Treatment Decision Advice for Prostate Cancer
“Just keep asking questions…” If you’ve recently been diagnosed with early-stage prostate cancer, here we share a video from the Navigate Trial where seven Australian men talk about their personal experiences of considering the treatment options including surgery (prostatectomy), radiotherapy, brachytherapy and active surveillance (close monitoring).
Finding the right support and being informed about your treatment options can help you feel more in control and alleviate feelings of uncertainty. Watch video here to find out more ->
Text version of recorded audio:
Well I guess the main thing is that if you’ve got low-risk prostate cancer is not to panic and don’t feel you’ve been pushed into making the decision there and then, because it’s not going to escape in 24 hours.
Go home, go and have a coffee, go out with your partner and have a talk, talk to your family. If you’ve got some good close friends talk to them about it, or maybe you just need some time out to think about the decision.
If you’re finding it difficult to make a decision, even when you’re looking at the different treatments maybe consider talking to a professional about it just so you can get your head around the pros and cons of all the different treatments, there is no rush.
I just say the blokes get a second opinion if that makes you feel better but if it’s low-risk it’s not going to happen overnight.
I think the most difficult part of the whole process really is the time between diagnosis and the actual decision to make with what treatment to take.
Once you’ve made the decision to go down the treatment path I think things sort of fall into place a little bit. The really difficult period as I say is between diagnosis and between making that decision.
During that time, you have to look at all the options try and find out what’s good and what’s bad.
You get conflicting advice from people so it’s hard to sort out really what the best thing for you is.
You can get a lot off the internet but I think it’s far better to deal with what we do in Australia mainly and just keep asking questions.
In fact, I would encourage any freshly diagnosed men to develop a lot of questions.
Ask questions, it’s better to ask more questions and not enough to fully understand and comprehend what he will be going through.
I think the important thing about prostate cancer from my experience is that you’ve usually got a bit of time to think about what you want to do and what you should do.
I’d recommend to other men talk to your doctor, talk to your family.
Understand what various options are and what the complications and other factors might be and then make a decision that’s right for you.
There is no one right decision and I think it’s about taking time and understanding the pros and cons of everything and then making a decision.
I would recommend to you strongly that you stay away from websites, except this one, because they can be very dangerous.
I mean I’d I looked up websites at the time where there was cures to do with eating kernels from agriculture and it would ‘fix you’.
Have faith in your medico once you’ve made the decision, so it’s this notion of by all means ride the rollercoaster of emotions but once you’ve made the decision put all your energies into it.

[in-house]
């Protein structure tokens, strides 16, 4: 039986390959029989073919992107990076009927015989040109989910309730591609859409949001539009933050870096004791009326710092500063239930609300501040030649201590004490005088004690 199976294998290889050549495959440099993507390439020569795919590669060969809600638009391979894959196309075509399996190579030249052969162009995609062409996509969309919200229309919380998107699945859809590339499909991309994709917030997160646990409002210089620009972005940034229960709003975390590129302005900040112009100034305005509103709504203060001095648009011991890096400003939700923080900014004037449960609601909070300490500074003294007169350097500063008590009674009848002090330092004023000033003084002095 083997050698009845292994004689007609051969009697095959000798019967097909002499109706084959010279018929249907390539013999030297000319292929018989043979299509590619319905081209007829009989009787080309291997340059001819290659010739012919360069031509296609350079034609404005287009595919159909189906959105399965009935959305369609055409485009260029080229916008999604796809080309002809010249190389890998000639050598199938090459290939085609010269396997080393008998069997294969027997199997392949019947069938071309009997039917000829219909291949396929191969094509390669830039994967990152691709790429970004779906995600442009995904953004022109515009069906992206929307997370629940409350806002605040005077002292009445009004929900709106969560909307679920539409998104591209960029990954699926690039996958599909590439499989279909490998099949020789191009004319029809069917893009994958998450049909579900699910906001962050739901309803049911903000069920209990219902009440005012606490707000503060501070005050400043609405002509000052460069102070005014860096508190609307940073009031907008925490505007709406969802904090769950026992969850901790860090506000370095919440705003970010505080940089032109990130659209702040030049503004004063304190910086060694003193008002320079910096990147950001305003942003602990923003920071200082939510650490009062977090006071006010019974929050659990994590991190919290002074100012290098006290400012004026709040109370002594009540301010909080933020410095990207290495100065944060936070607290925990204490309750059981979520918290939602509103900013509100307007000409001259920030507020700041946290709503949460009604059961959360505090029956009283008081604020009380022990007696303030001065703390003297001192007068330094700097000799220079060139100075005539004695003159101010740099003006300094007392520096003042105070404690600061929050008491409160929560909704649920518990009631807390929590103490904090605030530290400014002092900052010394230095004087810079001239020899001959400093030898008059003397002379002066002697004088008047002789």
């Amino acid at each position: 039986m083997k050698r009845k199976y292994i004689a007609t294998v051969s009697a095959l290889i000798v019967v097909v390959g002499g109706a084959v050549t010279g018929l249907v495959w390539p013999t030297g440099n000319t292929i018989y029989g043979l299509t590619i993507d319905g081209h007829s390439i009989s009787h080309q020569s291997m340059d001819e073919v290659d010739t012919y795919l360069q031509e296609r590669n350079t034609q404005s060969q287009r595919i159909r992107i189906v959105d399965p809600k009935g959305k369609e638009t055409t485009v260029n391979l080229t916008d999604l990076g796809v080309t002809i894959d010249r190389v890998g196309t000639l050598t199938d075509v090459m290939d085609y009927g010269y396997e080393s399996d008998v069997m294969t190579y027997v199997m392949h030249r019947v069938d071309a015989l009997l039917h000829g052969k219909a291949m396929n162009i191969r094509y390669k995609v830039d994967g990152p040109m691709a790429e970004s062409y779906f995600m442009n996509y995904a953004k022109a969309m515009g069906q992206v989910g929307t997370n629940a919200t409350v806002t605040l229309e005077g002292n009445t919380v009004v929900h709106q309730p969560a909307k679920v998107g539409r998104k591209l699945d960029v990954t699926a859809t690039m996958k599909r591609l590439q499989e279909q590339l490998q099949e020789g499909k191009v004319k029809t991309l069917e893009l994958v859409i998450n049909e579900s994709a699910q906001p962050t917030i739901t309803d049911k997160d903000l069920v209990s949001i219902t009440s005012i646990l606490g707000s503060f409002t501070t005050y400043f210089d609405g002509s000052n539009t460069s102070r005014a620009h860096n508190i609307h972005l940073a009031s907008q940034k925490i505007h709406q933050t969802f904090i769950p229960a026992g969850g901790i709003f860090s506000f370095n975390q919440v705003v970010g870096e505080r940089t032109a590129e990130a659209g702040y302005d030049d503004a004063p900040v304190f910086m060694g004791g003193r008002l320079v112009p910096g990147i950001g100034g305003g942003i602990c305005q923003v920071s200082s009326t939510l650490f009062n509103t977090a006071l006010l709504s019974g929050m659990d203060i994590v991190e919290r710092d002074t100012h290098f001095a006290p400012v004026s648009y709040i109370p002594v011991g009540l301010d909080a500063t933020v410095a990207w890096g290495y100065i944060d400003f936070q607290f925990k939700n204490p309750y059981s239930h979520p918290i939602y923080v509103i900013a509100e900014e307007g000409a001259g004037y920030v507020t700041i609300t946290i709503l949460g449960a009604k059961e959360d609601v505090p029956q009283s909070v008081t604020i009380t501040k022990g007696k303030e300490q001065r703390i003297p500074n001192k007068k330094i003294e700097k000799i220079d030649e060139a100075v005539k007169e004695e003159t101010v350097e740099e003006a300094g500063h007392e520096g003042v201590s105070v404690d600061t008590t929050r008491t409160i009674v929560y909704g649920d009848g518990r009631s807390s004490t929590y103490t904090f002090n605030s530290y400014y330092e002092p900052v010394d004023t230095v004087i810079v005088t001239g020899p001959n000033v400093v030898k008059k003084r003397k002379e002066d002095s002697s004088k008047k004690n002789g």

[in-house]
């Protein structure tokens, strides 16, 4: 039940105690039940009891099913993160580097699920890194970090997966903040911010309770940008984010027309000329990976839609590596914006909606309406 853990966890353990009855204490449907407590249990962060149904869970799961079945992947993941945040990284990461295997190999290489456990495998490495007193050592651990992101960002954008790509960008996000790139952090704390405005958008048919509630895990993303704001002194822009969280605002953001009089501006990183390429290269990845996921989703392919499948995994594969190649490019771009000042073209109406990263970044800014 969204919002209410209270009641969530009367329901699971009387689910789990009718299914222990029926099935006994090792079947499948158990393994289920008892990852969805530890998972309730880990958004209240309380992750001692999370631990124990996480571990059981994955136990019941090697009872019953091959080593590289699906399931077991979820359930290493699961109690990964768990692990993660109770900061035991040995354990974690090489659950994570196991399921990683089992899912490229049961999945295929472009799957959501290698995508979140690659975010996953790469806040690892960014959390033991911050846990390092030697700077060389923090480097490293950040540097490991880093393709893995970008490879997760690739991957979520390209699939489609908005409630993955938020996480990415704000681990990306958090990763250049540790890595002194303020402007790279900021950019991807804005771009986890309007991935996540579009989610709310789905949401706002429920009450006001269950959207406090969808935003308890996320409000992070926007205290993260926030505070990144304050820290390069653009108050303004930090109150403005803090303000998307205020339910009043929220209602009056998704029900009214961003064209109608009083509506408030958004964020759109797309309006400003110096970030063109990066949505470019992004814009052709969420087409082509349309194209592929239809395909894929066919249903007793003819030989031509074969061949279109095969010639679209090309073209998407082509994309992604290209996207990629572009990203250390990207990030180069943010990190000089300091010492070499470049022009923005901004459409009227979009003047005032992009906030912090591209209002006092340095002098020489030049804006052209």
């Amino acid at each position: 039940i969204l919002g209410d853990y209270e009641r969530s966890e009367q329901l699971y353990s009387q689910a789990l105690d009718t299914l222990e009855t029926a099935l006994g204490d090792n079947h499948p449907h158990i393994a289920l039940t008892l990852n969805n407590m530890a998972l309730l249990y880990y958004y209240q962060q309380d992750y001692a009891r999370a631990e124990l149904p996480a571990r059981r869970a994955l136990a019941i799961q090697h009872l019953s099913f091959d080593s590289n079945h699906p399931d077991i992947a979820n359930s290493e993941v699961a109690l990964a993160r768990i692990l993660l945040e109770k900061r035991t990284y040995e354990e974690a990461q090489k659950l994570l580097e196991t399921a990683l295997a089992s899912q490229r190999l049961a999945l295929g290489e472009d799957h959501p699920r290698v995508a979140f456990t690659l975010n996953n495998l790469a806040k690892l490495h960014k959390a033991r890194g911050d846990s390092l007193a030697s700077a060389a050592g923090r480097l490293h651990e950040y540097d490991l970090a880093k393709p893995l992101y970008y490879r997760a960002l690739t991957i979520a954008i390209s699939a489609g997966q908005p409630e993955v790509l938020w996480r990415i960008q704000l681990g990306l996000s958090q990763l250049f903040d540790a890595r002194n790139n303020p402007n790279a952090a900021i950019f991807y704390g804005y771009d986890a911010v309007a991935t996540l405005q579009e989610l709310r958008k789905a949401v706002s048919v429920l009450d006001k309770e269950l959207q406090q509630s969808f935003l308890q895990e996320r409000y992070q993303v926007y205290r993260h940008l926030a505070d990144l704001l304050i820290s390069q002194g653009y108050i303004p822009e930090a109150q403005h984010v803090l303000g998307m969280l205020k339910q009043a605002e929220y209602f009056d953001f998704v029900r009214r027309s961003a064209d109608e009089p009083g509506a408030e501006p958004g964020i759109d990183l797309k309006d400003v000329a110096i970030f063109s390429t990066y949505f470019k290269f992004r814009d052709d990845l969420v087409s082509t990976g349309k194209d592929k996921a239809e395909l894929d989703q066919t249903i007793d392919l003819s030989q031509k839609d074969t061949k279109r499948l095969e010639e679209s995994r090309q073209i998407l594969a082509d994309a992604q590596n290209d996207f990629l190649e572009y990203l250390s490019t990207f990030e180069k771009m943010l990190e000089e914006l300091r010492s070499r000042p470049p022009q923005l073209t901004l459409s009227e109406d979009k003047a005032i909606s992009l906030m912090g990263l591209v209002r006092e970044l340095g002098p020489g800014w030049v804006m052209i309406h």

We’ve got some great medicos here, you learn we’ve got a great healthcare system.
You know a lot of people complain and all that sort of stuff but having lived through it, we’re very lucky we live here.
Men, most men (I’m one of them) find it a little awkward to talk about certain subjects.
We’re brave, we don’t cry, we don’t need help, you know we’re big tough men. But in hindsight I would have welcomed another set of eyes because my partner really wanted to be part of it but I was in a really dark place you know I shut her out.
I shouldn’t have because I think it would have come through the whole process a lot better and certainly dealt with the effects of treatment better. You need to involve your partner I would recommend strongly.
For people that are considering treatment options, I can only relate my experience really and that is that I found it a very confusing time.
After diagnosis and before making the decision on treatment is I think the worst time in the whole process.
You get different advice from different medical professionals, you get different advice from people you talk to that have been through the process or one of the processes that you’re considering.
To a point, it will come down to where you are on the diagnostic spectrum.
Not everybody is suitable for every type of treatment, possibly some of the treatments may be ruled out for people because of the particular parameters at the time.
But you know really all I can really suggest to guys is that inform yourself as well as you can. Look at the statistics which really are pretty good, you know most of the treatments work pretty well.
I think you then have to look at the process, the side-effects, the recovery times and decide which ones you’re prepared to put up with.
At the end you just have you just have to make a decision, just got to bite the bullet and say “well I’ll go this way”.
All the worry in the world won’t change it, it’s a complete waste of energy.
The worrying isn’t going to change the outcome.
I just say your worrying is a waste of energy it’s not going to matter. You just need to actually work it through and go through the process and actually get it done, get the treatment done and then work through it.
If you are reading this article before October 2020 and have recently been diagnosed with early-stage, low-risk prostate cancer, please consider joining our research trial www.navigateprostate.com.au to help navigate your treatment options.
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